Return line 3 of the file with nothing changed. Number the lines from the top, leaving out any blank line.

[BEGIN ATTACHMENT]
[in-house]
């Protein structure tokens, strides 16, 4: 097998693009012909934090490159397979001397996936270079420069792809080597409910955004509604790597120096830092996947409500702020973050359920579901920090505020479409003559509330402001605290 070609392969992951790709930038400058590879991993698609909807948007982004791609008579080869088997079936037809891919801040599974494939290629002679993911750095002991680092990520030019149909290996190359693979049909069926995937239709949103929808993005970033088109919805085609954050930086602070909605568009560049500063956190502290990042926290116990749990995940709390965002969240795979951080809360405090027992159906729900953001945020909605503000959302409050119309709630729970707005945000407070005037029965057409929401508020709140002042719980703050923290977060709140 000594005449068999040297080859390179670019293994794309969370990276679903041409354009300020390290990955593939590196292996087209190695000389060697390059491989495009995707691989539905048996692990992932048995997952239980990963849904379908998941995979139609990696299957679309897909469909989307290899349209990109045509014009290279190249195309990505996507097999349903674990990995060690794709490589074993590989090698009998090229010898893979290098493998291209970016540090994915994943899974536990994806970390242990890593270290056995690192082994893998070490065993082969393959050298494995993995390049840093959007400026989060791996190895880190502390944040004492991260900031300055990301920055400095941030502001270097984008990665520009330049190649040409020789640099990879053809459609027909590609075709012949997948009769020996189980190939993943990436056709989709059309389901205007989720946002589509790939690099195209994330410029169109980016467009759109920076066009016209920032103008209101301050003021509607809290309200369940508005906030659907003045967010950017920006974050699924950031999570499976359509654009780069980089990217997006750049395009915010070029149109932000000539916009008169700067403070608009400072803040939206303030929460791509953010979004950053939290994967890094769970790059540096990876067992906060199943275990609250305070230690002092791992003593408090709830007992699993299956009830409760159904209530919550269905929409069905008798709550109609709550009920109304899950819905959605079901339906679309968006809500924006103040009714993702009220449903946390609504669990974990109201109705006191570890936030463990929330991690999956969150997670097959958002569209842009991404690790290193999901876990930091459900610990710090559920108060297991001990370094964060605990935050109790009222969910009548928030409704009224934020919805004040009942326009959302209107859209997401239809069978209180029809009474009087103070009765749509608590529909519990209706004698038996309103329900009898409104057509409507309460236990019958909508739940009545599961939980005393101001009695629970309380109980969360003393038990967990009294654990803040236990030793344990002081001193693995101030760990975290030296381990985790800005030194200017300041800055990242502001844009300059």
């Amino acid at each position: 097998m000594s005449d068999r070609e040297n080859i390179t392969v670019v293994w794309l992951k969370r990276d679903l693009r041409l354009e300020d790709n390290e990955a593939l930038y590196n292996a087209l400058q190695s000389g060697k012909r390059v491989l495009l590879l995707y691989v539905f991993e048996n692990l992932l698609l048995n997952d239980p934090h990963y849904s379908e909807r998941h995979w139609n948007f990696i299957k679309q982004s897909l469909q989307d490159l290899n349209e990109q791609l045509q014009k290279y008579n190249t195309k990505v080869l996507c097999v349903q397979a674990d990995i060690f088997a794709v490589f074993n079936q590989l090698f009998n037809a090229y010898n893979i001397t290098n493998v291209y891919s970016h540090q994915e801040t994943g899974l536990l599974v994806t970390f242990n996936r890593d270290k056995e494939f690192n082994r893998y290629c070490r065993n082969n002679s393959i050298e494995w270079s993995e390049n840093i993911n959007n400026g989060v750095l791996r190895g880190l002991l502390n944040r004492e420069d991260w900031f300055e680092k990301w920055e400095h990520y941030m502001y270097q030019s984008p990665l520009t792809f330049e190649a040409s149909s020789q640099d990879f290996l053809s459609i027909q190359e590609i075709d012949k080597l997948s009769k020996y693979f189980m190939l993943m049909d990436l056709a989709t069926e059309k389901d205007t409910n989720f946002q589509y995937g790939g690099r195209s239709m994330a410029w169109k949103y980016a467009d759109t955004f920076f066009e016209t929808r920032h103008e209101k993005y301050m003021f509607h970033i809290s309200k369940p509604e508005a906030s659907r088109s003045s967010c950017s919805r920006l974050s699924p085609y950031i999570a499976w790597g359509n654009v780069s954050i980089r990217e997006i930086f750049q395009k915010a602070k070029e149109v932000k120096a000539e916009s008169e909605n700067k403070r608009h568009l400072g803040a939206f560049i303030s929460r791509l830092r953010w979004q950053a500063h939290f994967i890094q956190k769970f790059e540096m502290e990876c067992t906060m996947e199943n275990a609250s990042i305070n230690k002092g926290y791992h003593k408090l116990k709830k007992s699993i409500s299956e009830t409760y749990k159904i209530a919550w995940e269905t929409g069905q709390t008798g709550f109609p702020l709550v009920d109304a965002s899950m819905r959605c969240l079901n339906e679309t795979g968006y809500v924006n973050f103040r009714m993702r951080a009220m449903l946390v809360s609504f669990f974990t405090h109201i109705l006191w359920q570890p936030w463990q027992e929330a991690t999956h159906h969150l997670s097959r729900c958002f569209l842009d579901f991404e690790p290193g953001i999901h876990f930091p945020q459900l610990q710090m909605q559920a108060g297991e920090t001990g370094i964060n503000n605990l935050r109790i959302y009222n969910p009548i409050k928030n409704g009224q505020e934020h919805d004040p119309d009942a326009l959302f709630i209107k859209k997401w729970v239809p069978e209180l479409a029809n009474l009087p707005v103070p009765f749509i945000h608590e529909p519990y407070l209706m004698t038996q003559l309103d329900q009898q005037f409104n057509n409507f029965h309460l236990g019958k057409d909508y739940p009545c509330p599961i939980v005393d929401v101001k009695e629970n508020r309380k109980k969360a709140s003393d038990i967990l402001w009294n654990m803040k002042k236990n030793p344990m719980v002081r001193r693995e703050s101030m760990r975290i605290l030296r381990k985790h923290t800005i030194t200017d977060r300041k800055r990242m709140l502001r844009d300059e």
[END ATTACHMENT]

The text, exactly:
């Amino acid at each position: 097998m000594s005449d068999r070609e040297n080859i390179t392969v670019v293994w794309l992951k969370r990276d679903l693009r041409l354009e300020d790709n390290e990955a593939l930038y590196n292996a087209l400058q190695s000389g060697k012909r390059v491989l495009l590879l995707y691989v539905f991993e048996n692990l992932l698609l048995n997952d239980p934090h990963y849904s379908e909807r998941h995979w139609n948007f990696i299957k679309q982004s897909l469909q989307d490159l290899n349209e990109q791609l045509q014009k290279y008579n190249t195309k990505v080869l996507c097999v349903q397979a674990d990995i060690f088997a794709v490589f074993n079936q590989l090698f009998n037809a090229y010898n893979i001397t290098n493998v291209y891919s970016h540090q994915e801040t994943g899974l536990l599974v994806t970390f242990n996936r890593d270290k056995e494939f690192n082994r893998y290629c070490r065993n082969n002679s393959i050298e494995w270079s993995e390049n840093i993911n959007n400026g989060v750095l791996r190895g880190l002991l502390n944040r004492e420069d991260w900031f300055e680092k990301w920055e400095h990520y941030m502001y270097q030019s984008p990665l520009t792809f330049e190649a040409s149909s020789q640099d990879f290996l053809s459609i027909q190359e590609i075709d012949k080597l997948s009769k020996y693979f189980m190939l993943m049909d990436l056709a989709t069926e059309k389901d205007t409910n989720f946002q589509y995937g790939g690099r195209s239709m994330a410029w169109k949103y980016a467009d759109t955004f920076f066009e016209t929808r920032h103008e209101k993005y301050m003021f509607h970033i809290s309200k369940p509604e508005a906030s659907r088109s003045s967010c950017s919805r920006l974050s699924p085609y950031i999570a499976w790597g359509n654009v780069s954050i980089r990217e997006i930086f750049q395009k915010a602070k070029e149109v932000k120096a000539e916009s008169e909605n700067k403070r608009h568009l400072g803040a939206f560049i303030s929460r791509l830092r953010w979004q950053a500063h939290f994967i890094q956190k769970f790059e540096m502290e990876c067992t906060m996947e199943n275990a609250s990042i305070n230690k002092g926290y791992h003593k408090l116990k709830k007992s699993i409500s299956e009830t409760y749990k159904i209530a919550w995940e269905t929409g069905q709390t008798g709550f109609p702020l709550v009920d109304a965002s899950m819905r959605c969240l079901n339906e679309t795979g968006y809500v924006n973050f103040r009714m993702r951080a009220m449903l946390v809360s609504f669990f974990t405090h109201i109705l006191w359920q570890p936030w463990q027992e929330a991690t999956h159906h969150l997670s097959r729900c958002f569209l842009d579901f991404e690790p290193g953001i999901h876990f930091p945020q459900l610990q710090m909605q559920a108060g297991e920090t001990g370094i964060n503000n605990l935050r109790i959302y009222n969910p009548i409050k928030n409704g009224q505020e934020h919805d004040p119309d009942a326009l959302f709630i209107k859209k997401w729970v239809p069978e209180l479409a029809n009474l009087p707005v103070p009765f749509i945000h608590e529909p519990y407070l209706m004698t038996q003559l309103d329900q009898q005037f409104n057509n409507f029965h309460l236990g019958k057409d909508y739940p009545c509330p599961i939980v005393d929401v101001k009695e629970n508020r309380k109980k969360a709140s003393d038990i967990l402001w009294n654990m803040k002042k236990n030793p344990m719980v002081r001193r693995e703050s101030m760990r975290i605290l030296r381990k985790h923290t800005i030194t200017d977060r300041k800055r990242m709140l502001r844009d300059e």